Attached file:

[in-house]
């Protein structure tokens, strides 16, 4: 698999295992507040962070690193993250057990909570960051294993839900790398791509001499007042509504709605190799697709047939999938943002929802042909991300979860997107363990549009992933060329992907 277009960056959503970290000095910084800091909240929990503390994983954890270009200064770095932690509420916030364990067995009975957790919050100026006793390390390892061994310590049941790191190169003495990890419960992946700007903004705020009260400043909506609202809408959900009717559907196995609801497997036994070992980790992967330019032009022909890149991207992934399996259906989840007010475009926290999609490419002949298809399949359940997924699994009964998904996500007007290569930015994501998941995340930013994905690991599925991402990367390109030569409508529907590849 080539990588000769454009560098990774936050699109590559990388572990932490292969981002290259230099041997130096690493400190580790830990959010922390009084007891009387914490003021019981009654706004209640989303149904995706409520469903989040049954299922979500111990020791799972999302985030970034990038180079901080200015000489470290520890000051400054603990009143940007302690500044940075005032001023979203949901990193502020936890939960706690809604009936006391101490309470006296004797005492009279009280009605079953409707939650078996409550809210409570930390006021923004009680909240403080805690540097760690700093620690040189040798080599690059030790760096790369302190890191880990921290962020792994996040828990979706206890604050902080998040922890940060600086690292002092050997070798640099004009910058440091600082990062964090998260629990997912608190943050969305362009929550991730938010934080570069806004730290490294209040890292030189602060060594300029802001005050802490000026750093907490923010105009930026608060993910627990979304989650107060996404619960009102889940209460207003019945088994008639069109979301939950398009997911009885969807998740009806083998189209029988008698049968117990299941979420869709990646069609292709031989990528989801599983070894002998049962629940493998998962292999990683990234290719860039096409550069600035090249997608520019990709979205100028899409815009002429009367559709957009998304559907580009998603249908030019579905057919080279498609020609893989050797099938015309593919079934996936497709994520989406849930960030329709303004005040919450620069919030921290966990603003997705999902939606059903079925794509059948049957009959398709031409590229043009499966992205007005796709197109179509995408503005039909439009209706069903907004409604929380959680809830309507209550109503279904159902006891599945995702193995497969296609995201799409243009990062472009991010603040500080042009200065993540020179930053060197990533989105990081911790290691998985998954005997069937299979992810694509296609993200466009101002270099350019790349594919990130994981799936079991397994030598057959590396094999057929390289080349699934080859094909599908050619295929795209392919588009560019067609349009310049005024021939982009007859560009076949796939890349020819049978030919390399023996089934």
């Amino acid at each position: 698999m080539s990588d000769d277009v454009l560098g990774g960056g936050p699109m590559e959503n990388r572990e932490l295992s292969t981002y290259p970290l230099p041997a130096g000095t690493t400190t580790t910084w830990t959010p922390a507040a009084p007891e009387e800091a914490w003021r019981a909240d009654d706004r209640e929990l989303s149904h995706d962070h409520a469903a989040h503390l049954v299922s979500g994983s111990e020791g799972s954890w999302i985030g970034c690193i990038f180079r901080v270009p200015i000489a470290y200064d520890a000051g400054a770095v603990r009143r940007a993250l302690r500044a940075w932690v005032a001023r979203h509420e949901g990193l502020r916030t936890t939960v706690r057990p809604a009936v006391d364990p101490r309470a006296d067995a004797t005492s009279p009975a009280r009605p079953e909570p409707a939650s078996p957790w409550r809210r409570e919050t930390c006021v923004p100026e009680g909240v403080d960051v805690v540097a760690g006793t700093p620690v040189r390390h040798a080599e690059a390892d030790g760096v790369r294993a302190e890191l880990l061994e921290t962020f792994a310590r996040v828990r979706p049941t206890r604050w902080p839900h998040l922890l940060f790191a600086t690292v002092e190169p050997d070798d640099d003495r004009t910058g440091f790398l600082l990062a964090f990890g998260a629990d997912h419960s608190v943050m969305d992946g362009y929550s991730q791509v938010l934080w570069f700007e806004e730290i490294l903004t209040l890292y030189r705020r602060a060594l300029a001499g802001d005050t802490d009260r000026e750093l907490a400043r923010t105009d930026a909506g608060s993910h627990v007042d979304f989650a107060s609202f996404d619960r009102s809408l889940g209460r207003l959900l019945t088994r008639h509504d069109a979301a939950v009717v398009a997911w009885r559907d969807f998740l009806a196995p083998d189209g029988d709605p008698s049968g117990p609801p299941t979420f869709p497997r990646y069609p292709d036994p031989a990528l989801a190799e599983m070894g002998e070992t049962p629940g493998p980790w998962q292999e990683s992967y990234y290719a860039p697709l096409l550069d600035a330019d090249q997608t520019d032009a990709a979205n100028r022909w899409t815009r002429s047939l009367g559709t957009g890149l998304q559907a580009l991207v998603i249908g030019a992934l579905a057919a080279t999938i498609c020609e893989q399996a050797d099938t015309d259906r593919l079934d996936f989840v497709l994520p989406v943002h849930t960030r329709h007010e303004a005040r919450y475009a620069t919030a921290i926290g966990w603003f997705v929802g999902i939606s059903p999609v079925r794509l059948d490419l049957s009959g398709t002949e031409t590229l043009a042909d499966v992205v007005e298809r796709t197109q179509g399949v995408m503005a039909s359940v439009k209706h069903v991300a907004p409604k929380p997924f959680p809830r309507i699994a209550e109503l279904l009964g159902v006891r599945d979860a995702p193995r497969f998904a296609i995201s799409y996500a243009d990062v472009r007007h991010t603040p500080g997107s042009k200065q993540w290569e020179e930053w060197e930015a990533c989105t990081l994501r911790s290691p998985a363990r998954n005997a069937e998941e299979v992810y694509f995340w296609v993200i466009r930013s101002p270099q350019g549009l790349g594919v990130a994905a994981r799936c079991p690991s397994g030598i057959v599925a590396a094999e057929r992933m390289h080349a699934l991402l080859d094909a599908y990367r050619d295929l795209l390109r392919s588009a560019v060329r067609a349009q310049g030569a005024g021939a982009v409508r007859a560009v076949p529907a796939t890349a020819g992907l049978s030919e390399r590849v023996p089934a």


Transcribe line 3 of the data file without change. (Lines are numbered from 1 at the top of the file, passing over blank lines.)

């Amino acid at each position: 698999m080539s990588d000769d277009v454009l560098g990774g960056g936050p699109m590559e959503n990388r572990e932490l295992s292969t981002y290259p970290l230099p041997a130096g000095t690493t400190t580790t910084w830990t959010p922390a507040a009084p007891e009387e800091a914490w003021r019981a909240d009654d706004r209640e929990l989303s149904h995706d962070h409520a469903a989040h503390l049954v299922s979500g994983s111990e020791g799972s954890w999302i985030g970034c690193i990038f180079r901080v270009p200015i000489a470290y200064d520890a000051g400054a770095v603990r009143r940007a993250l302690r500044a940075w932690v005032a001023r979203h509420e949901g990193l502020r916030t936890t939960v706690r057990p809604a009936v006391d364990p101490r309470a006296d067995a004797t005492s009279p009975a009280r009605p079953e909570p409707a939650s078996p957790w409550r809210r409570e919050t930390c006021v923004p100026e009680g909240v403080d960051v805690v540097a760690g006793t700093p620690v040189r390390h040798a080599e690059a390892d030790g760096v790369r294993a302190e890191l880990l061994e921290t962020f792994a310590r996040v828990r979706p049941t206890r604050w902080p839900h998040l922890l940060f790191a600086t690292v002092e190169p050997d070798d640099d003495r004009t910058g440091f790398l600082l990062a964090f990890g998260a629990d997912h419960s608190v943050m969305d992946g362009y929550s991730q791509v938010l934080w570069f700007e806004e730290i490294l903004t209040l890292y030189r705020r602060a060594l300029a001499g802001d005050t802490d009260r000026e750093l907490a400043r923010t105009d930026a909506g608060s993910h627990v007042d979304f989650a107060s609202f996404d619960r009102s809408l889940g209460r207003l959900l019945t088994r008639h509504d069109a979301a939950v009717v398009a997911w009885r559907d969807f998740l009806a196995p083998d189209g029988d709605p008698s049968g117990p609801p299941t979420f869709p497997r990646y069609p292709d036994p031989a990528l989801a190799e599983m070894g002998e070992t049962p629940g493998p980790w998962q292999e990683s992967y990234y290719a860039p697709l096409l550069d600035a330019d090249q997608t520019d032009a990709a979205n100028r022909w899409t815009r002429s047939l009367g559709t957009g890149l998304q559907a580009l991207v998603i249908g030019a992934l579905a057919a080279t999938i498609c020609e893989q399996a050797d099938t015309d259906r593919l079934d996936f989840v497709l994520p989406v943002h849930t960030r329709h007010e303004a005040r919450y475009a620069t919030a921290i926290g966990w603003f997705v929802g999902i939606s059903p999609v079925r794509l059948d490419l049957s009959g398709t002949e031409t590229l043009a042909d499966v992205v007005e298809r796709t197109q179509g399949v995408m503005a039909s359940v439009k209706h069903v991300a907004p409604k929380p997924f959680p809830r309507i699994a209550e109503l279904l009964g159902v006891r599945d979860a995702p193995r497969f998904a296609i995201s799409y996500a243009d990062v472009r007007h991010t603040p500080g997107s042009k200065q993540w290569e020179e930053w060197e930015a990533c989105t990081l994501r911790s290691p998985a363990r998954n005997a069937e998941e299979v992810y694509f995340w296609v993200i466009r930013s101002p270099q350019g549009l790349g594919v990130a994905a994981r799936c079991p690991s397994g030598i057959v599925a590396a094999e057929r992933m390289h080349a699934l991402l080859d094909a599908y990367r050619d295929l795209l390109r392919s588009a560019v060329r067609a349009q310049g030569a005024g021939a982009v409508r007859a560009v076949p529907a796939t890349a020819g992907l049978s030919e390399r590849v023996p089934a």